Pointer, generic class, functions… so much complex for me

Hi,

I’m “objectizing” my code. First, I create a generic Array class. Then I refactor my code unsuccessfully, I re-refactor my code unsuccessfully, I re-re-refactor my code… I’m lost.

My error is:

Core2.cpp:33: error: no matching function for call to 'Schedule::Schedule(int, const prog_char [17], int, int, Array&)’
Schedule.h:40: note: candidates are: Schedule::Schedule(byte, const prog_char
, boolean, unsigned int, Array)
Schedule.h:37: note: Schedule::Schedule(const Schedule&)

An my related files:

#ifndef ARRAY_H_
#define ARRAY_H_
#include <Arduino.h>

template<class T>
class Array {
  public:
  Array(const T* elements);
  __attribute__((always_inline)) inline const T* getElments() { return this->_elements; };
  __attribute__((always_inline)) inline const uint8_t size()  { return this->_size; };
  
  protected:
  const T* _elements;
  uint8_t _size;
};

template <class T> 
Array<T>::Array(const T* elements)
{
  this->_size = ARRAYLEN(elements);
  this->_elements = elements;
}
#endif ARRAY_H_
#ifndef SCHEDULE_H_
#define SCHEDULE_H_
#include <Arduino.h>
#include <avr/pgmspace.h>
#include "macros.h"
#include "Array.h"
#include "Connector.h"

class Schedule : public ConnectorDigital {
  public:
  Schedule(byte id, const prog_char* label, const boolean isNC, unsigned int data, Array<const uint8_t>* digitals) {
    this->_pin      = (id << 2) | isNC;
    this->_label    = label;
    this->_schedule = data;
    this->_digitals = digitals;
  };
  
  protected:
  unsigned int _schedule;
  Array<const uint8_t>* _digitals;
};
#endif SCHEDULE_H_

and Core2.cpp:

static const uint8_t schedulePins_13_values[] = { 1, 2, 3, 4 };
Array<uint8_t>* schedulePins_13 = new Array<uint8_t>(schedulePins_13_values);
static Schedule schedule_13 = Schedule(13, Dictionary::test, false, 1324, schedulePins_13 );

I’m confused :confused:

You are breaking the encapsulation by storing the data outside the class.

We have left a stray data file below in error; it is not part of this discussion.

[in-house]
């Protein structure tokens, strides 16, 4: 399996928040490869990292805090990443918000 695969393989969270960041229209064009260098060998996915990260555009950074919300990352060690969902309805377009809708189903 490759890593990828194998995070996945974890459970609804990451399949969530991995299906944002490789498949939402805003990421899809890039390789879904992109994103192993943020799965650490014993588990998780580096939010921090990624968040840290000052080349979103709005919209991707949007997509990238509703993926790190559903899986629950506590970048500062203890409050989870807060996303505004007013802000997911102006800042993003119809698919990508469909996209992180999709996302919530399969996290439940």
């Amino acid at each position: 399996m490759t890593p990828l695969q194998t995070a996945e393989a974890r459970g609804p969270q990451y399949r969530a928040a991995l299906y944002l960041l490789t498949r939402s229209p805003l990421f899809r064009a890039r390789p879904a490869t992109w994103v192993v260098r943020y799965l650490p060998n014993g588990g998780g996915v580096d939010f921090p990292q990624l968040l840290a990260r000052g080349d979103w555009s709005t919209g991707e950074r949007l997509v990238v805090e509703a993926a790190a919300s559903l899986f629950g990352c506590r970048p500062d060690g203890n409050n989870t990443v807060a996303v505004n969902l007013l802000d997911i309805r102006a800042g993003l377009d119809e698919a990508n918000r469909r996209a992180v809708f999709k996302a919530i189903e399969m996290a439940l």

Why are you using a template for this, if the result object is inside another class, you need some way of using the template parameter. If not then you don’t really need a template as uint8_t is enforced.

Here is an array template that works statically.

template< typename _Type, size_t _Len > 
  class MPLArray{
    public:
      enum{ 
        Length 	= _Len,
        Size 	= sizeof( _Type ) * _Len,
      };
      _Type& operator[]( uint16_t i_Index ) { return this->t_Data[ i_Index ]; }
      operator _Type*(){ return this->t_Data; }
				
      _Type t_Data[ Length ];
};

Then use it like

MPLArray< uint8_t, 4 > m_Array = { 'a', 'b', 'c', '\0' };

Serial.println( m_Array.Size );
Serial.println( m_Array.Length );
Serial.println( m_Array[ 0 ] );
Serial.println( m_Array );

Just like a normal array, except with a size and length value.

Well… ok… I don't know C++ enough.

There is no constructor and "t_Data" is never set. Do you omit an implicit code? Perhaps I have other classes with the same issue.

"{ 'a', 'b', 'c', '\0' }" stay in the main file?

There is no code missing.
As the class does not define any constructors / copy constructors it is considered a POD ( plain old data ) type. Which can be initialised with an ‘initialiser list’.

so

MPLArray< uint8_t, 4 > m_Array = { 'a', 'b', 'c', '\0' };

initialises the first 4 POD’s inside the class, which is the array t_Data.

and you probably want to put it where ever the array was declared before.
Also replace { ‘a’, ‘b’, ‘c’, ‘\0’ } with whatever you need to store.

Why are you needing the template, and ‘objectizing’ your code for no reason is not the way to lean object oriented paradigms.